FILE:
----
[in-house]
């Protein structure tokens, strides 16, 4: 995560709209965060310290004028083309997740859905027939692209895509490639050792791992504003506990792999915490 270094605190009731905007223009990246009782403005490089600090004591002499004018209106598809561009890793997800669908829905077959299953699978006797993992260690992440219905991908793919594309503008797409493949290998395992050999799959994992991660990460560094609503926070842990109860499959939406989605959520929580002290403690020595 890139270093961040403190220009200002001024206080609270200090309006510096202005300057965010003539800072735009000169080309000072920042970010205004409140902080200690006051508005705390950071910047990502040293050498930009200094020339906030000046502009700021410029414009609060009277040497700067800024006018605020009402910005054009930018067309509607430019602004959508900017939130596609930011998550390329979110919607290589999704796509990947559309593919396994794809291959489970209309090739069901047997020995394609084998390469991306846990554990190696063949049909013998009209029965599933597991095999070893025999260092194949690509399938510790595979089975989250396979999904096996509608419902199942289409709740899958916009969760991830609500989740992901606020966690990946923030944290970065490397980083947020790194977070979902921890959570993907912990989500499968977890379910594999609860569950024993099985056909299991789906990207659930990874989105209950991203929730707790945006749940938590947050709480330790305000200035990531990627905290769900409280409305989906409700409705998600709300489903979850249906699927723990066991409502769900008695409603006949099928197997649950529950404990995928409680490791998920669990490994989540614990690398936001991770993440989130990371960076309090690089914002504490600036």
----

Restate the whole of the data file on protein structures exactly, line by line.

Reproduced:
[in-house]
């Protein structure tokens, strides 16, 4: 995560709209965060310290004028083309997740859905027939692209895509490639050792791992504003506990792999915490 270094605190009731905007223009990246009782403005490089600090004591002499004018209106598809561009890793997800669908829905077959299953699978006797993992260690992440219905991908793919594309503008797409493949290998395992050999799959994992991660990460560094609503926070842990109860499959939406989605959520929580002290403690020595 890139270093961040403190220009200002001024206080609270200090309006510096202005300057965010003539800072735009000169080309000072920042970010205004409140902080200690006051508005705390950071910047990502040293050498930009200094020339906030000046502009700021410029414009609060009277040497700067800024006018605020009402910005054009930018067309509607430019602004959508900017939130596609930011998550390329979110919607290589999704796509990947559309593919396994794809291959489970209309090739069901047997020995394609084998390469991306846990554990190696063949049909013998009209029965599933597991095999070893025999260092194949690509399938510790595979089975989250396979999904096996509608419902199942289409709740899958916009969760991830609500989740992901606020966690990946923030944290970065490397980083947020790194977070979902921890959570993907912990989500499968977890379910594999609860569950024993099985056909299991789906990207659930990874989105209950991203929730707790945006749940938590947050709480330790305000200035990531990627905290769900409280409305989906409700409705998600709300489903979850249906699927723990066991409502769900008695409603006949099928197997649950529950404990995928409680490791998920669990490994989540614990690398936001991770993440989130990371960076309090690089914002504490600036």